It is a known fact that good health is intrinsic to human happiness. You may own a sprawling home or expensive clothes, but if your body is not well, all possessions seem worthless. For a good life, the perfect mind-body synchronisation is a must. Of course, the mysteries of the human body are hard to decipher but all the knowledge that medical science has to offer should be taken into consideration.
To ensure well-being of its citizens, organisations and governments across the world strive to provide quality health care and address the issues ailing their people. One such organisation is WHO, a specialised branch of United Nations concerned with international public health.
On 7 April every year,World Health Day is celebrated to mark the anniversary of the founding of WHO in 1948 and disseminate knowledge and awareness about human health.
World Health Day celebration focuses on increasing life expectancy by adding good health to the lives of people and promoting healthier living habits across the globe.
History of World Health Day
WHO held the first World Health Assembly in 1948. The Assembly decided to celebrate 7 April of each year, with effect from 1950, as the World Health Day. It is held to mark WHO's founding, and is seen as an opportunity by the organization to draw worldwide attention to a subject of major importance to global health each year.
Theme for World Health Day 2015
Each year a particular theme is selected that highlights a priority area of public health.
Dr Margaret Chan, WHO Director-General, announced at ICN2 that food safety would be the focus of World Health Day 2015.
“WHO will dedicate its 2015 World Health Day to food safety to catalyse collective Government and public action to put measures in place that will improve safety of food from farms, factories, street vendors and kitchens. Also in 2015, WHO will, for the first time, publish estimates of the global burden of food-borne disease, finally showing the scale of the problem,” said Dr Chan.
What's in your plate?
When you eat, do you often wonder how has that particular food item made its way to your plate? When you relish on the sumptuous dishes served at a restaurant or when you gobble up street food, does the safety of the food items cross your mind?
When we eat, we consume parasites, chemicals, contaminates, additives and adulterants along with our food which can seriously mess up our immune system.
Food-borne and water-borne diarrhoeal diseases kill an estimated 2 million people, including children. That's why food safety is significant to public health as food-borne diseases affect people’s well being, impede socio-economic development by straining health-care systems which in turn adversely influences national economies, tourism and trade.
So this year's theme focuses on demonstrating the importance of food safety along the whole length of the food chain in a globalised world, from production and transport, to preparation and consumption.
Access to safe food, a challenge?
With the world shrinking and globalisation spreading its wings, the growing consumer demand for a wider variety of foods has resulted in an increasingly complex and longer global food chain.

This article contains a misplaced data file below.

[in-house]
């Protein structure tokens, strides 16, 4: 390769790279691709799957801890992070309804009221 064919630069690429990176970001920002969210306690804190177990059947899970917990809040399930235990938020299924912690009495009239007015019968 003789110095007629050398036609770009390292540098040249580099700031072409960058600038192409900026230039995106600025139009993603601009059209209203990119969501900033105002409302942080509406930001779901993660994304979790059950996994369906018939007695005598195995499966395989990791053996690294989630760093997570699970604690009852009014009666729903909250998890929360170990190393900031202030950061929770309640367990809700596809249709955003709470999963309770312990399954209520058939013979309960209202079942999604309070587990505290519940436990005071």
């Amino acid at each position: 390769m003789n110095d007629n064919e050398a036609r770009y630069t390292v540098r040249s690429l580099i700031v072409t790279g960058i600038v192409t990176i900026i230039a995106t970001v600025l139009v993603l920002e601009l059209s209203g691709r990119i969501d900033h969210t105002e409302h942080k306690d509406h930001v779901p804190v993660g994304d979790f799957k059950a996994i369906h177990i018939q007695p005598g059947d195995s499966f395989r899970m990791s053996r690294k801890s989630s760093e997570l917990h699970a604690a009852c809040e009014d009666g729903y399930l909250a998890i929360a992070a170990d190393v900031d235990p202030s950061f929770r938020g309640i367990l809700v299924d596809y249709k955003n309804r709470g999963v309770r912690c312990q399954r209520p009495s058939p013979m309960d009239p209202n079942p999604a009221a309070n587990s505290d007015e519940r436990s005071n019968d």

The global food chain is floundering, and along with it the demands on planet’s food supply are increasing too. In a race to feed the world and producing additional food to satisfy the growing population, the quality of food is slowly degenerating.
Unsafe food starts a vicious cycle of diseases threatening the nutritional status of the poor and underprivileged. With the supply of food items becoming scarce, the poor section of society is often compelled to switch to unhealthy diets which pose many health risks.
Not only the poor, but the rich man's plate is also not free from such hazards because of the expanding use of additives, preservatives and antibiotics in crops.
The rising number of deaths caused by food-borne diseases has brought the cause of food safety to the fore. This day is a clarion call for every government to partner with civil society, non-governmental organisations, private sector and consumers to ensure that safe food reaches everyone.
Safe food for all, a priority
Nata Menabde, WHO representative for India said: "Food safety is an issue of growing public health concern. To achieve food safety, strong functional links must be built between the public health and other sectors to ensure effective cross-sectoral collaboration."
So, the World Health Day coerces governments across the world to make food safety a public health priority. The entire objective of this day is to actuate collective government and public action to quantify practices by establishing comprehensive food safety policy, legislation and national food safety programmes. A thorough collaboration by aligning policies in agriculture, trade, health, education and social protection is of utmost concern to provide a safe and healthy diet for all.
Not only the government, it is also an effort to promote awareness among people to practice safe steps in food purchasing, food handling, cooking, and storage which can prevent food-borne illnesses.
The universal ‘five keys’ to food safety should be observed:
- Maintain cleanliness
- Separate raw and cooked food
- Cook thoroughly
- Keep food at correct temperature
- Use safe water and raw materials.
Whether as individuals, governments, policy makers, farmers, manufacturers or retailers, we need to understand the pressing issue of food safety and make it an unrelenting concern. For food safety is a shared responsibility and safe food is your right!
“A fit, healthy body—that is the best fashion statement”
― Jess C. Scott